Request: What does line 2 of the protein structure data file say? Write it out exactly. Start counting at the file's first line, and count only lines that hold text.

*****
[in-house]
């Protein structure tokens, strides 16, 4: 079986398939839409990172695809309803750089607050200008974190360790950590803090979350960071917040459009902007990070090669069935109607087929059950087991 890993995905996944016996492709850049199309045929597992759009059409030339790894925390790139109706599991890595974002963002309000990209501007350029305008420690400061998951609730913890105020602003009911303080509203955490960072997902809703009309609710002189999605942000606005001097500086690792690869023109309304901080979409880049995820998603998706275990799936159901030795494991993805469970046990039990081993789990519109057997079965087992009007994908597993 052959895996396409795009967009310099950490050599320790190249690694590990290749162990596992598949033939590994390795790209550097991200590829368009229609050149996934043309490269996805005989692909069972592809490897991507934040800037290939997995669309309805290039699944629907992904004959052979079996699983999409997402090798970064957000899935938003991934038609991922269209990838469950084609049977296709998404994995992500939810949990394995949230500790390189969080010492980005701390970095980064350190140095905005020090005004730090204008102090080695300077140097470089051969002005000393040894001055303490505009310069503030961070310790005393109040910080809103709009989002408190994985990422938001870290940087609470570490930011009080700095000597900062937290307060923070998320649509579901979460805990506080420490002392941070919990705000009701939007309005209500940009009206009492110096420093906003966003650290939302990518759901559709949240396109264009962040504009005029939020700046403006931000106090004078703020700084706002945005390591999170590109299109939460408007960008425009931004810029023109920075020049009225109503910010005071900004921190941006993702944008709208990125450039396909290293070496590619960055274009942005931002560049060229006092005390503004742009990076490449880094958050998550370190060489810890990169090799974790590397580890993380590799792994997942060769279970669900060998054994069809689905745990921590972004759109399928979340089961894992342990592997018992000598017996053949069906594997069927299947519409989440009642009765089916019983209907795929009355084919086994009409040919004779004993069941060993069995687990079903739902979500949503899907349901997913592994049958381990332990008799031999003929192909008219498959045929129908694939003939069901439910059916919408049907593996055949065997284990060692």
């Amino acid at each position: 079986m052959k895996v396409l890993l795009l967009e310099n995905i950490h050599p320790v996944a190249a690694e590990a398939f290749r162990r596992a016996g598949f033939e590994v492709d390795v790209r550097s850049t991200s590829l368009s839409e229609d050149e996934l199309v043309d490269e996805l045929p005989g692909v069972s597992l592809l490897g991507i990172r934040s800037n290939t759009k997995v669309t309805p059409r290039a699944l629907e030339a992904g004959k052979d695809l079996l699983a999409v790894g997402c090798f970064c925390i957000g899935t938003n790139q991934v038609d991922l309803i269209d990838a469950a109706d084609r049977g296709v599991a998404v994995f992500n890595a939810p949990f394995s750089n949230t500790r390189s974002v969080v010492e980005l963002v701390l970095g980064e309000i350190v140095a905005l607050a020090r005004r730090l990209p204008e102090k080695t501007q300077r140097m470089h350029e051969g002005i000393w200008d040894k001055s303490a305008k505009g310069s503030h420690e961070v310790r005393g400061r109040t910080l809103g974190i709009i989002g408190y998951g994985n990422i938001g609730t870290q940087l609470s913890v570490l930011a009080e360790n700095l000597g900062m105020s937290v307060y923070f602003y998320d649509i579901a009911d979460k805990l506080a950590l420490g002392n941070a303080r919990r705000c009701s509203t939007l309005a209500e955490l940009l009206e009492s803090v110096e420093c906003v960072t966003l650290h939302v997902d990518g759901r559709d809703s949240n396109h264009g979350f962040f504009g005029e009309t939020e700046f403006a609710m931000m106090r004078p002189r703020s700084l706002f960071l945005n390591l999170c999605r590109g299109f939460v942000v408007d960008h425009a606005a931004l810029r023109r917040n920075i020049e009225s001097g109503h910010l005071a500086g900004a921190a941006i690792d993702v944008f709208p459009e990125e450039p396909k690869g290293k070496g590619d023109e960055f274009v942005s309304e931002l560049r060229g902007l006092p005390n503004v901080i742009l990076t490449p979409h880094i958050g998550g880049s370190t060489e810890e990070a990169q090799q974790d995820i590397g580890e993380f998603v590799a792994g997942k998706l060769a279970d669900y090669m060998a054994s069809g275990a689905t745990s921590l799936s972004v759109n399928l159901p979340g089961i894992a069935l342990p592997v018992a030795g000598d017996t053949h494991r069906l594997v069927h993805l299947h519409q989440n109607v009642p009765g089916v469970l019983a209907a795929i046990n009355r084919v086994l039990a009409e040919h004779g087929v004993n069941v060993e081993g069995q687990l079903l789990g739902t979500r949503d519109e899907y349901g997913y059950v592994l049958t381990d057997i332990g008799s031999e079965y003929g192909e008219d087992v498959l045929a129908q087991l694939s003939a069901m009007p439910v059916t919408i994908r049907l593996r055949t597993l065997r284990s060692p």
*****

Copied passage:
């Protein structure tokens, strides 16, 4: 079986398939839409990172695809309803750089607050200008974190360790950590803090979350960071917040459009902007990070090669069935109607087929059950087991 890993995905996944016996492709850049199309045929597992759009059409030339790894925390790139109706599991890595974002963002309000990209501007350029305008420690400061998951609730913890105020602003009911303080509203955490960072997902809703009309609710002189999605942000606005001097500086690792690869023109309304901080979409880049995820998603998706275990799936159901030795494991993805469970046990039990081993789990519109057997079965087992009007994908597993 052959895996396409795009967009310099950490050599320790190249690694590990290749162990596992598949033939590994390795790209550097991200590829368009229609050149996934043309490269996805005989692909069972592809490897991507934040800037290939997995669309309805290039699944629907992904004959052979079996699983999409997402090798970064957000899935938003991934038609991922269209990838469950084609049977296709998404994995992500939810949990394995949230500790390189969080010492980005701390970095980064350190140095905005020090005004730090204008102090080695300077140097470089051969002005000393040894001055303490505009310069503030961070310790005393109040910080809103709009989002408190994985990422938001870290940087609470570490930011009080700095000597900062937290307060923070998320649509579901979460805990506080420490002392941070919990705000009701939007309005209500940009009206009492110096420093906003966003650290939302990518759901559709949240396109264009962040504009005029939020700046403006931000106090004078703020700084706002945005390591999170590109299109939460408007960008425009931004810029023109920075020049009225109503910010005071900004921190941006993702944008709208990125450039396909290293070496590619960055274009942005931002560049060229006092005390503004742009990076490449880094958050998550370190060489810890990169090799974790590397580890993380590799792994997942060769279970669900060998054994069809689905745990921590972004759109399928979340089961894992342990592997018992000598017996053949069906594997069927299947519409989440009642009765089916019983209907795929009355084919086994009409040919004779004993069941060993069995687990079903739902979500949503899907349901997913592994049958381990332990008799031999003929192909008219498959045929129908694939003939069901439910059916919408049907593996055949065997284990060692």